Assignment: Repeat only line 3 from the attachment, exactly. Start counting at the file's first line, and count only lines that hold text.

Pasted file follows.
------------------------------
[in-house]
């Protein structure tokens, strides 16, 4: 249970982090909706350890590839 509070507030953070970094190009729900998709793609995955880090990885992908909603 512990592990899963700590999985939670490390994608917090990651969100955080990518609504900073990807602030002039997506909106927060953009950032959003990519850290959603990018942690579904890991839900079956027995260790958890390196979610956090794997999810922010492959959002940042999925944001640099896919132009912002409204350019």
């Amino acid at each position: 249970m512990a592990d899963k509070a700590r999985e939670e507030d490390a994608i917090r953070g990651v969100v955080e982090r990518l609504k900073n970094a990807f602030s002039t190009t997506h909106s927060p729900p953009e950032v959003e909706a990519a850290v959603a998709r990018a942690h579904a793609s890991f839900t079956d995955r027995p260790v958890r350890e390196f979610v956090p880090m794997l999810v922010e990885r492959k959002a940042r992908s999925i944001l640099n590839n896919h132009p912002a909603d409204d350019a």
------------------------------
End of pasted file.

């Amino acid at each position: 249970m512990a592990d899963k509070a700590r999985e939670e507030d490390a994608i917090r953070g990651v969100v955080e982090r990518l609504k900073n970094a990807f602030s002039t190009t997506h909106s927060p729900p953009e950032v959003e909706a990519a850290v959603a998709r990018a942690h579904a793609s890991f839900t079956d995955r027995p260790v958890r350890e390196f979610v956090p880090m794997l999810v922010e990885r492959k959002a940042r992908s999925i944001l640099n590839n896919h132009p912002a909603d409204d350019a």